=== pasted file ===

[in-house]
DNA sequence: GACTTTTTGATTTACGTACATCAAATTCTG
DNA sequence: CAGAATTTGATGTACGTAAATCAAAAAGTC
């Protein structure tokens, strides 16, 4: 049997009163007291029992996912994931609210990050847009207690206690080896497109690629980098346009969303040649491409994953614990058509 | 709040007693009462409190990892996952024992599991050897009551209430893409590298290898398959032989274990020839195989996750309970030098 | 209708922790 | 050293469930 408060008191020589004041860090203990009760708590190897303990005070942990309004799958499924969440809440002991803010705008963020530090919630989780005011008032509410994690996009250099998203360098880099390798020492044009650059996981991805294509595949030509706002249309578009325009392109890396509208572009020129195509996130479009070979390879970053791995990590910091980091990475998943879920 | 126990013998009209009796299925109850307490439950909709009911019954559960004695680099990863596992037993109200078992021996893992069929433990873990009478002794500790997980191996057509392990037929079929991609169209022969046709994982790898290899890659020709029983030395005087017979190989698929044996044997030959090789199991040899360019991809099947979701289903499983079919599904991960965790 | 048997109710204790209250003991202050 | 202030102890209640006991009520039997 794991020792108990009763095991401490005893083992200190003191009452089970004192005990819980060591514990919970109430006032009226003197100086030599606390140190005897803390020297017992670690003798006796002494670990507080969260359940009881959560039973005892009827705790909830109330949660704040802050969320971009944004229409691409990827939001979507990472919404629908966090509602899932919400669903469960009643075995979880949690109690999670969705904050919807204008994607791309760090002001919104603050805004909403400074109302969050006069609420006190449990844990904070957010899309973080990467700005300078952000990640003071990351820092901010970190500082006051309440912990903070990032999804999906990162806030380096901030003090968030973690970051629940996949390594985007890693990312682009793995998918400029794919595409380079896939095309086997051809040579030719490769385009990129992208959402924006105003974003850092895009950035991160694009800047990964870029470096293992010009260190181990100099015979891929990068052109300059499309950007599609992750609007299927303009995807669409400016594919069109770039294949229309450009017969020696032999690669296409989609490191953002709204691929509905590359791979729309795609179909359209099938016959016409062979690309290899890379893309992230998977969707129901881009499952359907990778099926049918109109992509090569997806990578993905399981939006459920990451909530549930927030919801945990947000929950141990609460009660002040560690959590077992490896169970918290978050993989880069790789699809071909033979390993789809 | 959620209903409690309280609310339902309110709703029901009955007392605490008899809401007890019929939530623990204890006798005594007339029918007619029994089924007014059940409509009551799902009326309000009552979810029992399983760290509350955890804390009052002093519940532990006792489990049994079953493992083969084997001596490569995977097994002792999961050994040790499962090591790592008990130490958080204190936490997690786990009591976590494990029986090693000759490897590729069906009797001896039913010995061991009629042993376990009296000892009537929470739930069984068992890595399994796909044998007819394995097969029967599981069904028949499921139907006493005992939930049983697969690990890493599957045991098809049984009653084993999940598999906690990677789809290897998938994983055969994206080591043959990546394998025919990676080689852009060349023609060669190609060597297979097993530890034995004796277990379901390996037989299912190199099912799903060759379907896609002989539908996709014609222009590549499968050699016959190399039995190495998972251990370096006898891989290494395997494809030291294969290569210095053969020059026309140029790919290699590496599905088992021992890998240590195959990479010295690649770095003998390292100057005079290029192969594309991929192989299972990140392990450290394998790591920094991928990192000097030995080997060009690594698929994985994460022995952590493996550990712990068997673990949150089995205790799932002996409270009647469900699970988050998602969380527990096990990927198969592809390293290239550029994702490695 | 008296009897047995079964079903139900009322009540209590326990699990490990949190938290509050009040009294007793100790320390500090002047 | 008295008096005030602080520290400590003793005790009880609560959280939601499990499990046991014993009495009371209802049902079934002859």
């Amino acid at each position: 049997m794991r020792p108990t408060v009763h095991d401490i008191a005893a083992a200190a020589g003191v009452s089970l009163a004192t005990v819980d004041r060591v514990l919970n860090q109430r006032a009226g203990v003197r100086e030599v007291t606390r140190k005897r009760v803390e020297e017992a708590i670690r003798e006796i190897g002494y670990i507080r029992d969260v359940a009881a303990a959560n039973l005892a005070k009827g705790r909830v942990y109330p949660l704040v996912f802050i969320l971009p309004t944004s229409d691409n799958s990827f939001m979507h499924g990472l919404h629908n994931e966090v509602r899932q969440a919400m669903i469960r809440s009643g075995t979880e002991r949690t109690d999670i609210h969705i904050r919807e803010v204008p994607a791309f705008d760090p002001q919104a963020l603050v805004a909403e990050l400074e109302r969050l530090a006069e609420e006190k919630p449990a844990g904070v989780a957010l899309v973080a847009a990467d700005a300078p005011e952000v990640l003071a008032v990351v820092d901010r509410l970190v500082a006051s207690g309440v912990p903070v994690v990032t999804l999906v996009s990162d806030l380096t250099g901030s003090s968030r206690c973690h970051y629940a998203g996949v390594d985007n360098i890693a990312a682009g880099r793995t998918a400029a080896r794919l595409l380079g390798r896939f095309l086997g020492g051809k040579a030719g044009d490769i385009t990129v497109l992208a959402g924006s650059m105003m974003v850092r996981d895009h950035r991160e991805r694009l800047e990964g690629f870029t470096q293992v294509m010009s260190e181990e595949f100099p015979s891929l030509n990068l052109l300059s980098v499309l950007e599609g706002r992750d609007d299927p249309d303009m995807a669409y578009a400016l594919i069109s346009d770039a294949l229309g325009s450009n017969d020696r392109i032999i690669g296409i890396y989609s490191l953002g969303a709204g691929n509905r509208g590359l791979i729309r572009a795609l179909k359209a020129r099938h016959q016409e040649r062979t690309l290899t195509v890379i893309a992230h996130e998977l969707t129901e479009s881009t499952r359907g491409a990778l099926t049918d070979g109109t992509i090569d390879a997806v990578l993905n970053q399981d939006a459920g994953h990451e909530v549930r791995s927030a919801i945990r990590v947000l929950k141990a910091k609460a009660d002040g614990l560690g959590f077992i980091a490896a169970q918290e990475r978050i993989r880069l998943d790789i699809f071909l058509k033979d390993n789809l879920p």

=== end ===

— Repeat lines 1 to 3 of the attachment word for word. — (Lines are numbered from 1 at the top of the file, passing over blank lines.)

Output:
[in-house]
DNA sequence: GACTTTTTGATTTACGTACATCAAATTCTG
DNA sequence: CAGAATTTGATGTACGTAAATCAAAAAGTC